The Supreme Court stated that Hindu father or any other managing member of HUF is empowered to make a gift of ancestral property only for a ‘pious purpose’.
K.C. Chandrappa Gowda filed a suit against his father K.S. Chinne Gowda and one K.C. Laxmana for partition and separate possession of his one third share in the suit schedule property and for a declaration that the gift/settlement deed executed by the first defendant K.S. Chinne Gowda in favour of the second defendant K.C. Laxmana as null and void.
According to the plaintiff, the scheduled property belongs to the joint family consisting of himself, the first defendant and one K.C. Subraya Gowda. It was further contended that the first defendant had no right to transfer the scheduled property in favour of the second defendant as he is not a coparcener or a member of their family. Consequently, it was contended that the alienation made without the plaintiff’s consent is null and void and thus not binding on him.
Advocate Anand Sanjay M. Nuli, appearing for the appellant/second defendant, contended that the High Court was not justified in holding that the suit was not barred by limitation. According to him, Article 58 of the Limitation Act, 1963 is applicable to the facts of the present case.
He further argued that the transfer of property by way of settlement was for pious purpose which is permissible in law. Therefore, he submitted that the High Court was not justified in upholding the judgment of the Appellate Court.
Senior Advocate Arvind Varma, appearing for the respondent/plaintiff, while supporting the judgment of the High Court, has submitted that the alienation by way of gift of joint family property made by the first defendant in favour of the second defendant was void.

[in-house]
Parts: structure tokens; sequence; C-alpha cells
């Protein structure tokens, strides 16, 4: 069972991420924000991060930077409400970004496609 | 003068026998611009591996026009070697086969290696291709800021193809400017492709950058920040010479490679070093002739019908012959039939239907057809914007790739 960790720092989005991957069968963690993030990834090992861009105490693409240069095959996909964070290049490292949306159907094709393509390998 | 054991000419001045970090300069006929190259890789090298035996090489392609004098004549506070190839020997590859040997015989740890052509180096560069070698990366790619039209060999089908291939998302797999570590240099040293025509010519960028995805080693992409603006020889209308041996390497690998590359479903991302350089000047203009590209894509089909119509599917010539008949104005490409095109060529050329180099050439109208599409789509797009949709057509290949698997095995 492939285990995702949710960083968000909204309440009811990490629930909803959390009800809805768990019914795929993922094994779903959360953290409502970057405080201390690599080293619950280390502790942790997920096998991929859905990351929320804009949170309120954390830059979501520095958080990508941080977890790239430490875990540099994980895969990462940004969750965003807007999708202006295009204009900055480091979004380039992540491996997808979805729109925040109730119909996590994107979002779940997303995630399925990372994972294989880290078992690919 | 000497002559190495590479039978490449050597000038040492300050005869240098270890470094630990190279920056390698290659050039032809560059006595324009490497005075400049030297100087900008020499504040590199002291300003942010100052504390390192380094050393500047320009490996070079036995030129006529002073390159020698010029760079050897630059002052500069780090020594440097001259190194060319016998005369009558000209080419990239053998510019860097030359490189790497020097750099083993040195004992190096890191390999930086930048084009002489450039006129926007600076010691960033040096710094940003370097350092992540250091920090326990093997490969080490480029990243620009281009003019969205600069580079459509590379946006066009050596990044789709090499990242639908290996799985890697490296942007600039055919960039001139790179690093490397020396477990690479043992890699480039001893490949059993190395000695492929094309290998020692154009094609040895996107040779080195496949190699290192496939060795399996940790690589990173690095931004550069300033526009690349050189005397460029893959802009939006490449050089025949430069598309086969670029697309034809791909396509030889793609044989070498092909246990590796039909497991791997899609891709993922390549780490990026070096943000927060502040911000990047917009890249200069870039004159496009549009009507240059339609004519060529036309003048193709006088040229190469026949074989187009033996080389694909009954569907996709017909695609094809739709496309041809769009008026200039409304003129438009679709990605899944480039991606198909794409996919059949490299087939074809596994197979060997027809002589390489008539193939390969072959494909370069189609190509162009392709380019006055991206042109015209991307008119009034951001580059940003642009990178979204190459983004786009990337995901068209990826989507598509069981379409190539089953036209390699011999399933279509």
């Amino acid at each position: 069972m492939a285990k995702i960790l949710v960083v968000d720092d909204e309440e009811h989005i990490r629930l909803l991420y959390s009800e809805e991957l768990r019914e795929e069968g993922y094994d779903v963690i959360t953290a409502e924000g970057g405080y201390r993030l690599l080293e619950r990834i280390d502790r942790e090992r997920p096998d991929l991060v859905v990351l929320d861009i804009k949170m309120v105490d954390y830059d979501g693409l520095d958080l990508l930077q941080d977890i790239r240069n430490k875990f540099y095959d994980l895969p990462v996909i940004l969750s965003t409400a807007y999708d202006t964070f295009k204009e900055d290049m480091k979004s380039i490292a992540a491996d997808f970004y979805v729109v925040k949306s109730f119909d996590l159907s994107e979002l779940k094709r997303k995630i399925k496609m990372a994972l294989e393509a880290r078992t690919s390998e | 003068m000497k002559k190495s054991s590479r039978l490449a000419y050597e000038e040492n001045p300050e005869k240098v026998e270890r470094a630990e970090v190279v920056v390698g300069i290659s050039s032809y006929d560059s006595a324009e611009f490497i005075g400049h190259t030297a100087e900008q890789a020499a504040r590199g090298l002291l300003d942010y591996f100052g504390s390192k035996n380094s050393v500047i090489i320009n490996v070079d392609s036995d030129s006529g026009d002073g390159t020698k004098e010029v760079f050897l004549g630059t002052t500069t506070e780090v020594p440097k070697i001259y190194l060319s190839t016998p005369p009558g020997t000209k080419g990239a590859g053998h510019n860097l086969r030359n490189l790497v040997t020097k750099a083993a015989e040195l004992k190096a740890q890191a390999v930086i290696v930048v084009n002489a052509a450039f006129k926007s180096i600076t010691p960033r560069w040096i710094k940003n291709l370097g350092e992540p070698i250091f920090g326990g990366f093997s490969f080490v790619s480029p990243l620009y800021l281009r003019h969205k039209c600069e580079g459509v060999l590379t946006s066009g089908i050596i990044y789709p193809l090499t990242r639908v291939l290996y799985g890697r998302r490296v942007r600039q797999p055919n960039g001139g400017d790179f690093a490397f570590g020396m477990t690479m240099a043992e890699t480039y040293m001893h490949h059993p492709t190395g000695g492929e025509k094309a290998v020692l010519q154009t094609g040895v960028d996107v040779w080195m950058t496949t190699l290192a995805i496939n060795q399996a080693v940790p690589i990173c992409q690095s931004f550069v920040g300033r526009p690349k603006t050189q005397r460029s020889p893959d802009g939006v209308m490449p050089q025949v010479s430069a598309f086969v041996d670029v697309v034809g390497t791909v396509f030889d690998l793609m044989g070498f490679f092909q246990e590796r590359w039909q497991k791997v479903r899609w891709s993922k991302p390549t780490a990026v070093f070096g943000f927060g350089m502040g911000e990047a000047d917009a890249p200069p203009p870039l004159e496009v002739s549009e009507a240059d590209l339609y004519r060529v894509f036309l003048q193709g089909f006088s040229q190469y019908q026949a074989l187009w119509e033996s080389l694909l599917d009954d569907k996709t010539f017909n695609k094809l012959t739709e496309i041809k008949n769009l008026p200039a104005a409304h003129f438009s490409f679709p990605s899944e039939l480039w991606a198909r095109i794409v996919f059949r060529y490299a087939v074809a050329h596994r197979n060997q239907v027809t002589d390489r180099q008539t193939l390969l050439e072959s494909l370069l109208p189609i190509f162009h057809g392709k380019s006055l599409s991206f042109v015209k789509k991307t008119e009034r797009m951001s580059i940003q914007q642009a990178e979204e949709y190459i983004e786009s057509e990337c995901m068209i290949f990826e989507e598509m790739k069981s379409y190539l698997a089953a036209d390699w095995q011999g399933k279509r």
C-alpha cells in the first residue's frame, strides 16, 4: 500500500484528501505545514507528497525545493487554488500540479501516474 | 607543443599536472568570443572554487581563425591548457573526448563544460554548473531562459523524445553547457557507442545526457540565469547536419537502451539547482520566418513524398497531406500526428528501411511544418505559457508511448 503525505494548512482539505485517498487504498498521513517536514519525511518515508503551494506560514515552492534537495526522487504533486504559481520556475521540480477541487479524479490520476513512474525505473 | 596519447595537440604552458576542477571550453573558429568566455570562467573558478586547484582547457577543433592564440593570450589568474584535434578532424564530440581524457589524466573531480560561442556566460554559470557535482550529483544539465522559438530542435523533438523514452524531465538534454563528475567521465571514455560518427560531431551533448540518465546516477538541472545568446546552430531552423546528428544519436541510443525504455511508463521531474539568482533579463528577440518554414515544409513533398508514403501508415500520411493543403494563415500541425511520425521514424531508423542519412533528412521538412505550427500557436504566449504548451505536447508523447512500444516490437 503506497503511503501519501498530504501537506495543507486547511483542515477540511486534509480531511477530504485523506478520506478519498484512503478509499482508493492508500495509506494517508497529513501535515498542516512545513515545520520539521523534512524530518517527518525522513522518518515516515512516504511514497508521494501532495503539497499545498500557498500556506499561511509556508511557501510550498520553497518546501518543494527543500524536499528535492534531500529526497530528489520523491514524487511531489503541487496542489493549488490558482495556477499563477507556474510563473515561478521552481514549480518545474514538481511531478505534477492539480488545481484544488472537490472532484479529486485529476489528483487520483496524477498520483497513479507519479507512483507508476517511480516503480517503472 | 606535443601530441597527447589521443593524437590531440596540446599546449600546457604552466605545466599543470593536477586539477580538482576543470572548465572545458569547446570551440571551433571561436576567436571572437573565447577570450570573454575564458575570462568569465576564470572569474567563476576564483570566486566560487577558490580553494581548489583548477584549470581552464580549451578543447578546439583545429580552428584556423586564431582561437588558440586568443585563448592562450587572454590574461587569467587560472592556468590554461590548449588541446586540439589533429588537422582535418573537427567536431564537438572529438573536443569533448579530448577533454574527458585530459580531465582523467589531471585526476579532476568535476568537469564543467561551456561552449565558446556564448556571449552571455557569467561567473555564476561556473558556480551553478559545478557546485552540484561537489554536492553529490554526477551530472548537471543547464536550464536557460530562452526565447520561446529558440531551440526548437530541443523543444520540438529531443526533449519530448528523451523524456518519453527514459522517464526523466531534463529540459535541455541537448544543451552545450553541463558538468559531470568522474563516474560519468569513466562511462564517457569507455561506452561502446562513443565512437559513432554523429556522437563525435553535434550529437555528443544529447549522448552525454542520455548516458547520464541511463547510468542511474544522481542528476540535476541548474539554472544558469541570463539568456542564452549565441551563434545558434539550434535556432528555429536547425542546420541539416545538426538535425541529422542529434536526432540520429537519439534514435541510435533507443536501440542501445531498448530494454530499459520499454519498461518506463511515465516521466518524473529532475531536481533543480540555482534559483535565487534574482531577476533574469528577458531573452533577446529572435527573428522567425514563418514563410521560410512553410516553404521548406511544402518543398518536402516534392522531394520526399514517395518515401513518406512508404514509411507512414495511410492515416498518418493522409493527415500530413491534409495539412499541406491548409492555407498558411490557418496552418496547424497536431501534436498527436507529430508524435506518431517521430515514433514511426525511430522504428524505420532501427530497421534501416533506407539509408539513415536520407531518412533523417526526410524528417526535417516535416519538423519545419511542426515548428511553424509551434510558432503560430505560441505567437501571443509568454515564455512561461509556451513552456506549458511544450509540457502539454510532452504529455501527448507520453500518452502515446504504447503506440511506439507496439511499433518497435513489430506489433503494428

The division bench of Justice S. Abdul Nazeer and Justice Krishna Murari stated that Article 58 of the Second Schedule to the Limitation Act provides for the period of limitation to file a suit to obtain any other declaration.
The court noted that the period of limitation under the article is three years from the date when the right to sue first accrues. It is a residuary article governing all those suits for declaration which are not specifically governed by any other articles in the Limitation Act.
The court said that Article 109 is the special Article to apply where the alienation of the father is challenged by the son and the property is ancestral and the parties are governed by Mitakshara law.
The court added that the word ‘alienation’ in this article includes ‘gift’. In order to attract Article 109, the certain conditions have to be fulfilled, namely, the parties must be Hindus governed by Mitakshara; the suit is for setting aside the alienation by the father at the instance of the son; the property relates to ancestral property; and the alienee has taken over possession of the property alienated by the father. This article provides that the period of limitation is twelve years from the date the alienee takes possession of the property.
The court observed that the second defendant had adopted the written statement filed by the first defendant before the trial court wherein it was admitted that the scheduled property was a joint family property belonging to the HUF consisting of the plaintiff, his father the second defendant and his brother one K.C. Subbaraya Gowda, all three of whom were coparceners in the HUF. The second defendant is not a coparcener or a member of this family.
The court said that it is settled law that where an alienation is not made with the consent of all the coparceners, it is voidable at the instance of the coparceners whose consent has not been obtained.
The court held that the alienation of the joint family property in favour of the second defendant was voidable at the instance of the plaintiff whose consent had not been obtained as a coparcener before the said alienation.
The court further observed that it is well settled that a Hindu father or any other managing member of a HUF has power to make a gift of ancestral property only for a ‘pious purpose’ and what is understood by the term ‘pious purpose’ is a gift for charitable and/or religious purpose.
The court held that a deed of gift in regard to the ancestral property executed ‘out of love and affection’ does not come within the scope of the term ‘pious purpose’. It is irrelevant if such gift or settlement was made by a donor, i.e. the first defendant, in favour of a donee who was raised by the donor without any relationship, i.e. the second defendant. The gift deed in the instant case is not for any charitable or religious purpose.
Case title: K.C. Laxmana v/s K.C. Chandrappa Gowda & Anr.
Citation: CIVIL APPEAL NO. 2582 OF 2010